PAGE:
Over the last several months, a series of mysterious anomalies spotted on civilian radar systems have baffled observers and may suggest that the Air Force is testing something they don’t want the public to see. The anomalies began in December 2018 when a strangely dense cloud-like formation appeared on weather radar in Indiana, Illinois, and Kentucky. A few days later, similar radar anomalies were observed in Maine and Florida, and last month the same phenomenon turned up in Australia.
While most observers are confident that these anomalies are some new type of chaff, a common anti-radar countermeasure deployed by military aircraft to fool radar, the frequency and distribution of these anomalies worldwide is somewhat puzzling. What is being hidden in plain sight?
The latest radar anomaly appeared on radar on March 5th, 2019 around 12:20 pm local time in partly cloudy skies with no precipitation anywhere on weather radar. The anomaly appeared as a large, mostly stationary plume in the skies just to the west of Cannon Air Force Base in New Mexico, about 100 miles north of Roswell, curiously enough. As Tyler Rogoway of The War Zone points out, Cannon Air Force Base is home to the Air Force Special Operations Command (AFSOC) which operates a number of cutting-edge unmanned aerial vehicles like the MQ-1 Predator, MQ-9 Reaper, RQ-11 Raven, Scan Eagle, and Wasp III. AFSOC conducts infiltration and exfiltration operations for US Special Forces as well as surveillance and reconnaissance missions and even psychological warfare.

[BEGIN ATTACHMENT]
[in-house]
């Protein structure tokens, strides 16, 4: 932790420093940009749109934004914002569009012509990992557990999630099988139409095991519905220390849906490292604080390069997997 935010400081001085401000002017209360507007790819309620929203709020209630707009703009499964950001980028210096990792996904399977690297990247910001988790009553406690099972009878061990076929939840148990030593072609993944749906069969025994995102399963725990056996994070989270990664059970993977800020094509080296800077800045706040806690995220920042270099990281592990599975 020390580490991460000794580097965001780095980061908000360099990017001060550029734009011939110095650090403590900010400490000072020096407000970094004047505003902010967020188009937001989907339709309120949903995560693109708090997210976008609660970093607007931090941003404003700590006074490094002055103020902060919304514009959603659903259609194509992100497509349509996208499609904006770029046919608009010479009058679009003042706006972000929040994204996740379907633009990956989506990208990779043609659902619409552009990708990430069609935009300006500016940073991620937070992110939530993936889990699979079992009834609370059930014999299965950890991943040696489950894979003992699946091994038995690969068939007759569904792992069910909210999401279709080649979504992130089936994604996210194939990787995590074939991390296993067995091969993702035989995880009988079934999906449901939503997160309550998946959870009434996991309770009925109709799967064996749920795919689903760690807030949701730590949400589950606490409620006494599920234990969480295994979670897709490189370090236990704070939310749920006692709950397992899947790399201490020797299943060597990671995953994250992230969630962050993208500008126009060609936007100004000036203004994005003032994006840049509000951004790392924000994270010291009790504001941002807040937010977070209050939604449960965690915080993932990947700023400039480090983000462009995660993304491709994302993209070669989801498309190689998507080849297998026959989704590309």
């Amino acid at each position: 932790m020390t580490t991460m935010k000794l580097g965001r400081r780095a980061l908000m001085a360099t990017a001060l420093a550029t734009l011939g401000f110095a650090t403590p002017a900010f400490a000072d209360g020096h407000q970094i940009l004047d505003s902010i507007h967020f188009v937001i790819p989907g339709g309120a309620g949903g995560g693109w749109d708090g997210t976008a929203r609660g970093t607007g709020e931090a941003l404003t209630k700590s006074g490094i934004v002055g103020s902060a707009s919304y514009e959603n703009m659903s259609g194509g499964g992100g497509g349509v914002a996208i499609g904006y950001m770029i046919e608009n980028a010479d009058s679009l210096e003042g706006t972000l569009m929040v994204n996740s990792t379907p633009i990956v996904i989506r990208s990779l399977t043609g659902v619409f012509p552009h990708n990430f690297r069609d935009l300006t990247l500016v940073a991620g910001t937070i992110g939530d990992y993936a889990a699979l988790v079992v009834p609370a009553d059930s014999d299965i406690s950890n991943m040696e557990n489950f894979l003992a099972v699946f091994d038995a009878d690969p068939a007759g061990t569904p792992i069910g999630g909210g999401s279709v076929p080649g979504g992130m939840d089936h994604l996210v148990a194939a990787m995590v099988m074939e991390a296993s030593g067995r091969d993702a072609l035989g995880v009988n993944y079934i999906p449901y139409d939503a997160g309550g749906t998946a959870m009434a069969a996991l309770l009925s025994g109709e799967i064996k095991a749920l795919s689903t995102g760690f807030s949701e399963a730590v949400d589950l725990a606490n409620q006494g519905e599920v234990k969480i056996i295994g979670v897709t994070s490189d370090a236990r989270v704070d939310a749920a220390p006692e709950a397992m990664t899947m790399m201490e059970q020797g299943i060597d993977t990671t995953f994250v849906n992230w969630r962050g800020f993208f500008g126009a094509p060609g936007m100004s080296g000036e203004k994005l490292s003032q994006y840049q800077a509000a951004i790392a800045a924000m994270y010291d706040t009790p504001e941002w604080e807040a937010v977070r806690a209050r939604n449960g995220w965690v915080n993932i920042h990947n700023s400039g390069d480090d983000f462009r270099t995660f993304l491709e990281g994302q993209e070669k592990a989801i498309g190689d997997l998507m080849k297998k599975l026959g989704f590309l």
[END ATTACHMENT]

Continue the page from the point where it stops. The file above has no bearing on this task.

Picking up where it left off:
While tests of new aircraft and aerospace technologies are nothing new to the desert, this plume and the others like it over the past few months display behavior not typically seen in known chaff systems. These plumes have persisted much longer than known chaff countermeasures and somehow remain mostly in place unlike traditional chaff which tend to be carried by the wind more easily.
These radar anomalies could just be the Air Force testing new countermeasures, although I’m left to wonder why these tests would be conducted above civilian areas as in the Australia and Indiana cases. Is the Air Force hiding something stranger than a new type of chaff inside these plumes? If I were to guess, I would say these are most likely tests of the long-rumored drone swarms Air Forces around the world have been testing – maybe even the telepathically-controlled swarms DARPA has recently successfully developed. That’s all my conjecture, though. So far, Cannon Air Force Base has yet to respond to requests for comment on the incident.